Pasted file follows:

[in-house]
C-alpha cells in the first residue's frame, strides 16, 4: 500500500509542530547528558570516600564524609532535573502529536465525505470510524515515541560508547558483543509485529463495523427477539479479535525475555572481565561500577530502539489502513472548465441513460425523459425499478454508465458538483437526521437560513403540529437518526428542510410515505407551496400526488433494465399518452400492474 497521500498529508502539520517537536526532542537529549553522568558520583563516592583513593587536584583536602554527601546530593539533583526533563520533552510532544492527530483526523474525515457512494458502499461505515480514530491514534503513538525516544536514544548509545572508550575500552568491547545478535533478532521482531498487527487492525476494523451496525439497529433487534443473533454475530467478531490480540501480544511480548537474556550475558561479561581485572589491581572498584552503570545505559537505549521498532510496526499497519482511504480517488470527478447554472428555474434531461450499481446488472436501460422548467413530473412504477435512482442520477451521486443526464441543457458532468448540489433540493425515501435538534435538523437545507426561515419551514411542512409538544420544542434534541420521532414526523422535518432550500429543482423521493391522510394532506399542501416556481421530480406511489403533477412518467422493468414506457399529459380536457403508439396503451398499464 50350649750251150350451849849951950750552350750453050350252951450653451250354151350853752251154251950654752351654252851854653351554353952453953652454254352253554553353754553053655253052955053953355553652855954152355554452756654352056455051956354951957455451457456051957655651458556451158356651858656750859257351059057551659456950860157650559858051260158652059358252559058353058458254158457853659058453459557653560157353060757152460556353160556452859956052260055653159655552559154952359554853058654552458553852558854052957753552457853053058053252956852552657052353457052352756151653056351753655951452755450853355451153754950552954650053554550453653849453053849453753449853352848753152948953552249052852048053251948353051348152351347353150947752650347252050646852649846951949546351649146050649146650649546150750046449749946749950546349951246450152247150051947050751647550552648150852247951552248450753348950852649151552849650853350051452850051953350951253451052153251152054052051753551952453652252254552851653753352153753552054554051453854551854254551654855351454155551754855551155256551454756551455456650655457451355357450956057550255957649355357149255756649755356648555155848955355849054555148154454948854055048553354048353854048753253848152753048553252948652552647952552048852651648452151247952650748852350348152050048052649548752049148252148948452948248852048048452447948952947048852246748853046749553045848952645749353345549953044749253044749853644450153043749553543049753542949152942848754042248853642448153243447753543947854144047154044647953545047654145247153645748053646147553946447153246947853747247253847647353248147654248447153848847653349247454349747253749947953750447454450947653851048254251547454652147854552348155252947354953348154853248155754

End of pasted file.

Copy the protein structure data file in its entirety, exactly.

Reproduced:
[in-house]
C-alpha cells in the first residue's frame, strides 16, 4: 500500500509542530547528558570516600564524609532535573502529536465525505470510524515515541560508547558483543509485529463495523427477539479479535525475555572481565561500577530502539489502513472548465441513460425523459425499478454508465458538483437526521437560513403540529437518526428542510410515505407551496400526488433494465399518452400492474 497521500498529508502539520517537536526532542537529549553522568558520583563516592583513593587536584583536602554527601546530593539533583526533563520533552510532544492527530483526523474525515457512494458502499461505515480514530491514534503513538525516544536514544548509545572508550575500552568491547545478535533478532521482531498487527487492525476494523451496525439497529433487534443473533454475530467478531490480540501480544511480548537474556550475558561479561581485572589491581572498584552503570545505559537505549521498532510496526499497519482511504480517488470527478447554472428555474434531461450499481446488472436501460422548467413530473412504477435512482442520477451521486443526464441543457458532468448540489433540493425515501435538534435538523437545507426561515419551514411542512409538544420544542434534541420521532414526523422535518432550500429543482423521493391522510394532506399542501416556481421530480406511489403533477412518467422493468414506457399529459380536457403508439396503451398499464 50350649750251150350451849849951950750552350750453050350252951450653451250354151350853752251154251950654752351654252851854653351554353952453953652454254352253554553353754553053655253052955053953355553652855954152355554452756654352056455051956354951957455451457456051957655651458556451158356651858656750859257351059057551659456950860157650559858051260158652059358252559058353058458254158457853659058453459557653560157353060757152460556353160556452859956052260055653159655552559154952359554853058654552458553852558854052957753552457853053058053252956852552657052353457052352756151653056351753655951452755450853355451153754950552954650053554550453653849453053849453753449853352848753152948953552249052852048053251948353051348152351347353150947752650347252050646852649846951949546351649146050649146650649546150750046449749946749950546349951246450152247150051947050751647550552648150852247951552248450753348950852649151552849650853350051452850051953350951253451052153251152054052051753551952453652252254552851653753352153753552054554051453854551854254551654855351454155551754855551155256551454756551455456650655457451355357450956057550255957649355357149255756649755356648555155848955355849054555148154454948854055048553354048353854048753253848152753048553252948652552647952552048852651648452151247952650748852350348152050048052649548752049148252148948452948248852048048452447948952947048852246748853046749553045848952645749353345549953044749253044749853644450153043749553543049753542949152942848754042248853642448153243447753543947854144047154044647953545047654145247153645748053646147553946447153246947853747247253847647353248147654248447153848847653349247454349747253749947953750447454450947653851048254251547454652147854552348155252947354953348154853248155754